The Congregation of Moses received news that it is the beneficiary of unprecedented bequests from two life-long synagogue members in amounts totaling $10.5 million.
The bequests came from the estates of Irving Schensul (1908-2001) and his nephew, Eugene Colef (1926-2016). At the time of his passing in 2001, Mr. Schensul bequeathed $500,000 to the congregation while leaving the rest of his estate in a trust to benefit his nephew. When Mr. Schensul’s nephew, Eugene Colef, passed away in July 2016, the balance of the Schensul estate was to be divided between the Congregation of Moses and another local organization. This donation means that the congregation will receive the net income from the approximately $2.5 million fund managed by the Kalamazoo Community Foundation.
Since Mr. Colef had no heirs, his entire estate totaling $8 million was also bequeathed to the congregation through a fund established at the Kalamazoo
Congregation President Beth Grode announced these gifts to the membership on the eve of the High Holy Days in late September of 2016. She remarked “On Rosh Hashanah, it’s customary to wish friends and family a sweet new year, so learning of these two extraordinary gifts is a very sweet way to begin the new year. Both gifts will help to make the future of CoM more secure and ensure the success of a strong and vibrant Jewish community in Kalamazoo for generations to come.”
About Mr. Schensul and Mr. Colef
Mr. Schensul was born in Kalamazoo and spent his entire life here. A graduate of Kalamazoo Central, he loved theatre and acted in plays under the direction of Howard Chenery.
Mr Schensul received a teaching degree in 1932 from WMU, then called Western State Normal School, though he never taught.
He became involved in the family restaurant and entertainment business alongside his two brothers, who owned and ran The Brown & Gold, a campus restaurant, Schensul’s Cafeteria and the adjacent Schensul’s Coffee House on Burdick Street. Later, Mr. Schensul worked at WKZO for John Fetzer doing weather, commercials and other types of work.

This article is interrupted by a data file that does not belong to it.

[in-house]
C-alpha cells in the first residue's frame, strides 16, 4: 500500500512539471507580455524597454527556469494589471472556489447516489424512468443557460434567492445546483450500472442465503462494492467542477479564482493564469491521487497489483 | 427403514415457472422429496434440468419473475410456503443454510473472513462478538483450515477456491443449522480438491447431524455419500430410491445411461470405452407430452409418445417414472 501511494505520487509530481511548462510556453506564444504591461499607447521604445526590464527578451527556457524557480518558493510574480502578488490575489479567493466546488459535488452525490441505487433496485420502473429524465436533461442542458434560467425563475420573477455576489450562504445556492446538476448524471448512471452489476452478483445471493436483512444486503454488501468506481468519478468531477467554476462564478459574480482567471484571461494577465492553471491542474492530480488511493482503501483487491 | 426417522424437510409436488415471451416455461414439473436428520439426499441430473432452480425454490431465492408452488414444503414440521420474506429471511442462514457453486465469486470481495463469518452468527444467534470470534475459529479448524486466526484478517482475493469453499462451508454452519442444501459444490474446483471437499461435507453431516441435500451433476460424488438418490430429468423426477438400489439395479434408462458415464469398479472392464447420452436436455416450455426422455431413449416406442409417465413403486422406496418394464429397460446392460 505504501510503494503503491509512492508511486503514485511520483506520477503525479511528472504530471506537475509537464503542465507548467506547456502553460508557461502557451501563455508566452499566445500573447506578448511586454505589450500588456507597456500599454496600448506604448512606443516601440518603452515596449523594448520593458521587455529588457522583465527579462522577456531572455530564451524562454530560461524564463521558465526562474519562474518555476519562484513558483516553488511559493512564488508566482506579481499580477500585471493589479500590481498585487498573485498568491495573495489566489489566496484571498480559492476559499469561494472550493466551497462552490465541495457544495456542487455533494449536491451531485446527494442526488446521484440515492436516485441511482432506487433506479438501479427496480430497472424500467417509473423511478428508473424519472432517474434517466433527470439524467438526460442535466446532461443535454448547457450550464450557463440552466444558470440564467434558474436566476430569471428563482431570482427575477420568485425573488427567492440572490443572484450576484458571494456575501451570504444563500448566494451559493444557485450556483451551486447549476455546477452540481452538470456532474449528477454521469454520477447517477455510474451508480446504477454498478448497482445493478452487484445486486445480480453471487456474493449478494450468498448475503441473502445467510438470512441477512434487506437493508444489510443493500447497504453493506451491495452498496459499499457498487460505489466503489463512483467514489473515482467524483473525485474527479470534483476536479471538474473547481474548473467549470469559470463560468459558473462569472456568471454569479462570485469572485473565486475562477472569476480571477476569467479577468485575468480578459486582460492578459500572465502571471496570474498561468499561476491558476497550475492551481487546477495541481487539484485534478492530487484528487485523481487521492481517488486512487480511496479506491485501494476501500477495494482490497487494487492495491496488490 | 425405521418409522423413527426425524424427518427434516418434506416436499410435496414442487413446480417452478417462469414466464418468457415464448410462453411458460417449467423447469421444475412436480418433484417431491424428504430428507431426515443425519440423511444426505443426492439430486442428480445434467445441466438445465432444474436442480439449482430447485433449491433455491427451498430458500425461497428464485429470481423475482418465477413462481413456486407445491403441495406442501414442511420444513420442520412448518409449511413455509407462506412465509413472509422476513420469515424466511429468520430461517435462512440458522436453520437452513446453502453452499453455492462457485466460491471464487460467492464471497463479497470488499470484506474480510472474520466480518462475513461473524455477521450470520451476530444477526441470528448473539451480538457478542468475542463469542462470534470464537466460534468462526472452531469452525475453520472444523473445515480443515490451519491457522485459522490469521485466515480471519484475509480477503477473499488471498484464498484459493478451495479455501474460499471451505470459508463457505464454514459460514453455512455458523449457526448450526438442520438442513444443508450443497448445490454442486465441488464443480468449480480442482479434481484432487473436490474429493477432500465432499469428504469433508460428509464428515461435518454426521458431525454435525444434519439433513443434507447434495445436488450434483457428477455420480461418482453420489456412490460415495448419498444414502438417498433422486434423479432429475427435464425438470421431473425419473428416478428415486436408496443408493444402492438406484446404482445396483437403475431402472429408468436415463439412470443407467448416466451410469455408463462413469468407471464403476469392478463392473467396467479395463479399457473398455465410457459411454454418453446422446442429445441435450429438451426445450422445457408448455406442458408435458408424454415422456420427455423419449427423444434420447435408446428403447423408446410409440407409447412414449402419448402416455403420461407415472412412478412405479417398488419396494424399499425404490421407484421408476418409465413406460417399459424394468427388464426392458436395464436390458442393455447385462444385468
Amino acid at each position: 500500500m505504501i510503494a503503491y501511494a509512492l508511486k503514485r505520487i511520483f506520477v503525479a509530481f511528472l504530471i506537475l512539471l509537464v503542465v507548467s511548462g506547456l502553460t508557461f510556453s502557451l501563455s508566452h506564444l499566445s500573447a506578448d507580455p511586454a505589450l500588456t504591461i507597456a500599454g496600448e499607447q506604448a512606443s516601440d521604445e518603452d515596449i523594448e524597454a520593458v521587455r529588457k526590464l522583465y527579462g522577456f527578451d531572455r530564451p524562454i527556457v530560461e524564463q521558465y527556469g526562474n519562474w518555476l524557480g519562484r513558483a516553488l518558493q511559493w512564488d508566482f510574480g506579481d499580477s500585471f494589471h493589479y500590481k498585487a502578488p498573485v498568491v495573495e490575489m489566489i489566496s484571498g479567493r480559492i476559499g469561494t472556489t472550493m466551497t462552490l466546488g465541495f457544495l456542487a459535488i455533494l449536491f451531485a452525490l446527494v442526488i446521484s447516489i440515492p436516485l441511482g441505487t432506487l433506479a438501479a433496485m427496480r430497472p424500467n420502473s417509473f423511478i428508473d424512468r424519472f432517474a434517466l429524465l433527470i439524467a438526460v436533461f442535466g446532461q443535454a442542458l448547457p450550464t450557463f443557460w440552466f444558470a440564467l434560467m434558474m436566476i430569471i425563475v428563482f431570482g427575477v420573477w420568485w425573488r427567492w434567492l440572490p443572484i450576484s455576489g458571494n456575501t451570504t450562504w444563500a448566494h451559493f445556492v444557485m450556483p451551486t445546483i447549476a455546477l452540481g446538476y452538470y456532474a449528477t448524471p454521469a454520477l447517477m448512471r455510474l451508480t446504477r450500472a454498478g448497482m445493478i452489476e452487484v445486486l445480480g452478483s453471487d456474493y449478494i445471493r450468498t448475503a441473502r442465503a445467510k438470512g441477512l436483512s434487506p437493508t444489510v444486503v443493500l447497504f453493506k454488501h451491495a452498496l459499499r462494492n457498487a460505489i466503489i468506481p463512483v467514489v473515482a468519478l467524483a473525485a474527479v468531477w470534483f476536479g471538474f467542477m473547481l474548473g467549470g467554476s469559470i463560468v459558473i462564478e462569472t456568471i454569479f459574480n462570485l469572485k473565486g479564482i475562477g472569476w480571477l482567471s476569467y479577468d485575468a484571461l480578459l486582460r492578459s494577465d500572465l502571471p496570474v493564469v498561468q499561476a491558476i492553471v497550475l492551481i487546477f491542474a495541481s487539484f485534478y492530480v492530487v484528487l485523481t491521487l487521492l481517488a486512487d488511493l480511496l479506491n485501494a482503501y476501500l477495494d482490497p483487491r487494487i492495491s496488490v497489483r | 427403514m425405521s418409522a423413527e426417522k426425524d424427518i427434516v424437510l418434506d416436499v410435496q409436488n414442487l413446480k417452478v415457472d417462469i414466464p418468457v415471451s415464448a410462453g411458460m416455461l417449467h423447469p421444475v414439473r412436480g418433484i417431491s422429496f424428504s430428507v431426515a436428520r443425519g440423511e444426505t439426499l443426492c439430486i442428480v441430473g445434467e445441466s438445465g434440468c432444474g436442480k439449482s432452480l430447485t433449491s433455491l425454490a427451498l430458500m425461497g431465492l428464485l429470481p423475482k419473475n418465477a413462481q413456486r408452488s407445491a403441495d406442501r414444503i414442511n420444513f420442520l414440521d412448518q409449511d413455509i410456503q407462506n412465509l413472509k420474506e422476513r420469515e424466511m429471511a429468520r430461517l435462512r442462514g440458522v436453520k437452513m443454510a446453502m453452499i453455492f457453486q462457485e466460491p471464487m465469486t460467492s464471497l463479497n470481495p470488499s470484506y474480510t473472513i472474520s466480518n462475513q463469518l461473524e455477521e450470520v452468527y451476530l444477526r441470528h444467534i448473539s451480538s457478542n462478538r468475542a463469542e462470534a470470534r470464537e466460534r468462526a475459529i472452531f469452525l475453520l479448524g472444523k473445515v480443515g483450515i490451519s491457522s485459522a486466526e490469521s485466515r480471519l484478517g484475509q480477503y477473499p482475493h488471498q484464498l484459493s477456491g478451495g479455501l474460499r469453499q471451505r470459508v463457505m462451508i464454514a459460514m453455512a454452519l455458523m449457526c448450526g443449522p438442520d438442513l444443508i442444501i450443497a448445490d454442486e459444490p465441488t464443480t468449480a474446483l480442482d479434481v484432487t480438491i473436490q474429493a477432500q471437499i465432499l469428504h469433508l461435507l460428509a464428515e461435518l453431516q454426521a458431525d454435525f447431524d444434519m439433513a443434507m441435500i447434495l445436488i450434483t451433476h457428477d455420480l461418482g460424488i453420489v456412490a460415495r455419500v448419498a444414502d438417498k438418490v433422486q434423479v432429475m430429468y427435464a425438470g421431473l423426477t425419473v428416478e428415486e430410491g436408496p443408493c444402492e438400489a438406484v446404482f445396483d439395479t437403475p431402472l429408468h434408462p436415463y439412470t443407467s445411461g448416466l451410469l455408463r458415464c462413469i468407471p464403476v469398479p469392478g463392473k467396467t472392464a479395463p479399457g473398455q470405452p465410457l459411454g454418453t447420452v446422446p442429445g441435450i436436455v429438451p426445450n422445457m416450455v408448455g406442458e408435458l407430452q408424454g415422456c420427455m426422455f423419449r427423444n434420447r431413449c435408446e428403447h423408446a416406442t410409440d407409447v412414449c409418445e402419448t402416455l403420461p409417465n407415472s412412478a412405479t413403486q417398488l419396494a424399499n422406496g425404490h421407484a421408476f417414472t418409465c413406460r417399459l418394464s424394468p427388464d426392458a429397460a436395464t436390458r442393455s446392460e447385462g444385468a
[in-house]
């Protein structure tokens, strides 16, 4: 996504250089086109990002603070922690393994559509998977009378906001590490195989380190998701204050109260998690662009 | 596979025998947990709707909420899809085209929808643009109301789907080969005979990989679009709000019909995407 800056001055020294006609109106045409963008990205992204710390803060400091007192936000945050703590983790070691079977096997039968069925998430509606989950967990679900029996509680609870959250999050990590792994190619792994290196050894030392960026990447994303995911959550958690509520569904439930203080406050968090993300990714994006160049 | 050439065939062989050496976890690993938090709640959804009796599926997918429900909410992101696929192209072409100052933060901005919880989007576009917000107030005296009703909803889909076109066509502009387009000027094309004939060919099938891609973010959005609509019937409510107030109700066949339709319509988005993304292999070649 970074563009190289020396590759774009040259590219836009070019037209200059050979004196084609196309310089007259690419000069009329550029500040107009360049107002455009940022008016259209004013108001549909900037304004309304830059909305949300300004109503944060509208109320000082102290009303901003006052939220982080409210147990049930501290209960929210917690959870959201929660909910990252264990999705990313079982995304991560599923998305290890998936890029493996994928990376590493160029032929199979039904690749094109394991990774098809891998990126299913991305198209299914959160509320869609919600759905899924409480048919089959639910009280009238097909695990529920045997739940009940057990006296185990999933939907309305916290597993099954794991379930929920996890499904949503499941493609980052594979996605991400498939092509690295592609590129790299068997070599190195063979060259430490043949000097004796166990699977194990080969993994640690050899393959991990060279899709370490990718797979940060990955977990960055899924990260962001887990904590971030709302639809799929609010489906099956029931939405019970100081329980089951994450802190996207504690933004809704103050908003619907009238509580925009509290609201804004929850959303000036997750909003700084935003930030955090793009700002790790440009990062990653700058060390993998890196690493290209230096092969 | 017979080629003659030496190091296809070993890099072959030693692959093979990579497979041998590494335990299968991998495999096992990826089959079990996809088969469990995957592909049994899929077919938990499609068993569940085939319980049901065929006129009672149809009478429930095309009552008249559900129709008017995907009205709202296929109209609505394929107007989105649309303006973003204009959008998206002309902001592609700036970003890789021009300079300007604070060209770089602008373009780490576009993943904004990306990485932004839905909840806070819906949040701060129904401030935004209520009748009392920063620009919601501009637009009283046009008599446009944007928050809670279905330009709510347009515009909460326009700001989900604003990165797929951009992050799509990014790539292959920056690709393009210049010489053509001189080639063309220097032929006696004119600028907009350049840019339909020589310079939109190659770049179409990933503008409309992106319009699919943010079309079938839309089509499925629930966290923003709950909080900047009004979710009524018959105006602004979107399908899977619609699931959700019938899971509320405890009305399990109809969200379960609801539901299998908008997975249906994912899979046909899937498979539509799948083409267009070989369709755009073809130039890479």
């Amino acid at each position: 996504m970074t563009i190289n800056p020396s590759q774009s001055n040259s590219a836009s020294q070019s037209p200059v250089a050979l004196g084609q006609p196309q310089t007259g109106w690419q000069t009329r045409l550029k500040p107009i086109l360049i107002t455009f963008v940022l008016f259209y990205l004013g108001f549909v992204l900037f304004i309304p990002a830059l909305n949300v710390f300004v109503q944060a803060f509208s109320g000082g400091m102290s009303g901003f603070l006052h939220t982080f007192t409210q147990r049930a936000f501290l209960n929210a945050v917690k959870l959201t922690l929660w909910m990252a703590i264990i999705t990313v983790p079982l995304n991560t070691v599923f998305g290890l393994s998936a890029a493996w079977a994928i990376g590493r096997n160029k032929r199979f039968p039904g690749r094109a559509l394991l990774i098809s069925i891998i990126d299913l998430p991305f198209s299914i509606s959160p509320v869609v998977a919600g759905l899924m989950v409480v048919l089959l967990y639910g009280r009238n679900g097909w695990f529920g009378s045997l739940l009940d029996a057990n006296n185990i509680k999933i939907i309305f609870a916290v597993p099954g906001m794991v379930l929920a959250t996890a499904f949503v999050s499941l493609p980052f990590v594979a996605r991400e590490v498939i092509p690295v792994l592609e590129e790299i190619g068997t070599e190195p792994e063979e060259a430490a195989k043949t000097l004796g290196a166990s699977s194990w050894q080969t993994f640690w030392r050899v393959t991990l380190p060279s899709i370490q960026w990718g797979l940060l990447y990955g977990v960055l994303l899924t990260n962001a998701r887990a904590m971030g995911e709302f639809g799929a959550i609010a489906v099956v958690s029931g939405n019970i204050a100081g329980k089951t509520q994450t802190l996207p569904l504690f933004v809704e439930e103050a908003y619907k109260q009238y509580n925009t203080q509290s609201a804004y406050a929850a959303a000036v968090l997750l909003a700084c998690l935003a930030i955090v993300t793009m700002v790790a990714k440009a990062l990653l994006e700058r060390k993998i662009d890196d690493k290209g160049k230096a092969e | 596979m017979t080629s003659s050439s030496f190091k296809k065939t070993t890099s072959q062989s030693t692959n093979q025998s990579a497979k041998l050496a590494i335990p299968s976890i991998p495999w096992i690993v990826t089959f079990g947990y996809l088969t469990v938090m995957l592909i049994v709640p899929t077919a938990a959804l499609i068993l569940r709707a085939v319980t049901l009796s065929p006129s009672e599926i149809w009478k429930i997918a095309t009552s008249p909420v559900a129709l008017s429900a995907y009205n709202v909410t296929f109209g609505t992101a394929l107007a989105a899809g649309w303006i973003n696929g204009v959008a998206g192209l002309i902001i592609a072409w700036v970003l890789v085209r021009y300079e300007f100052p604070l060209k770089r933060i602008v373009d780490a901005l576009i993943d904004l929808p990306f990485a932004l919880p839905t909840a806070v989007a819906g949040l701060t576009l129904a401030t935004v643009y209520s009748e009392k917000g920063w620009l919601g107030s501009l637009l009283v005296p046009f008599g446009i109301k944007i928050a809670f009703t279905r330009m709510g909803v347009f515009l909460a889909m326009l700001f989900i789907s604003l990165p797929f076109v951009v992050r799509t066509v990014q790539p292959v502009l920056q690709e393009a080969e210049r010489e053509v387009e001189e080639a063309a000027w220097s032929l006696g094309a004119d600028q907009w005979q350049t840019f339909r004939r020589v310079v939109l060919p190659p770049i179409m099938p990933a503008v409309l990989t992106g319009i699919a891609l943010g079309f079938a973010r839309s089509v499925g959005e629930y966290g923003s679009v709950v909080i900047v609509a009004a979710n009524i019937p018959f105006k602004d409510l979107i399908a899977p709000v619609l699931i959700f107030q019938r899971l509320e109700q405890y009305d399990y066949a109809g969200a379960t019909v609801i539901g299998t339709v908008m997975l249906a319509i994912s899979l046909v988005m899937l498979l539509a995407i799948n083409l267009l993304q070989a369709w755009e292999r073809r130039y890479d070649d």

Eugene Colef was the only surviving child of Samuel Colef and Mary Schensul Colef of
Kalamazoo. He had a close relationship with his aunts and uncles, especially Irving Schensul.
Gene attended Parsons Business School and WMU.
He cared deeply for the welfare of others, as demonstrated through the trust he left to the Congregation of Moses, stipulating that the income be used “for the benefit of needy people.”
Questions and Answers
Do these bequests mean that the Congregation has $10 million to spend?
No. Both of these bequests are held in trust by the Kalamazoo Community Foundation. The interest income will only be a small percentage of the total bequest.
Are there any stipulations with regard to how the money is to be used?
Gene Colef directed that the net income of the $8 million fund established by the Kalamazoo Community Foundation should be used "for the benefit of the needy" in keeping with the Jewish concepts and practices of mitzvot and tzedakah. The net income from the $2.5 million fund left to the Congregation by Irving Schensul will be available for all Congregation of Moses operations.
Why did Mr. Schensul and Mr. Colef donate these funds to the Congregation of Moses?
Irving Schensul and Gene Colef were lifelong members of the Congregation of Moses and, in additon to contributing their time and talents, were participants in the Congregations' Etz Chaim "Funds for the Future" program through which these bequests were made.
Who will decide how this money will be spent?
The Board of Directors has established a committee, the Colef Tzedakah Committee, to determine the distribution of funds from the Colef endowment. You can contact the committee by emailing: email@example.com
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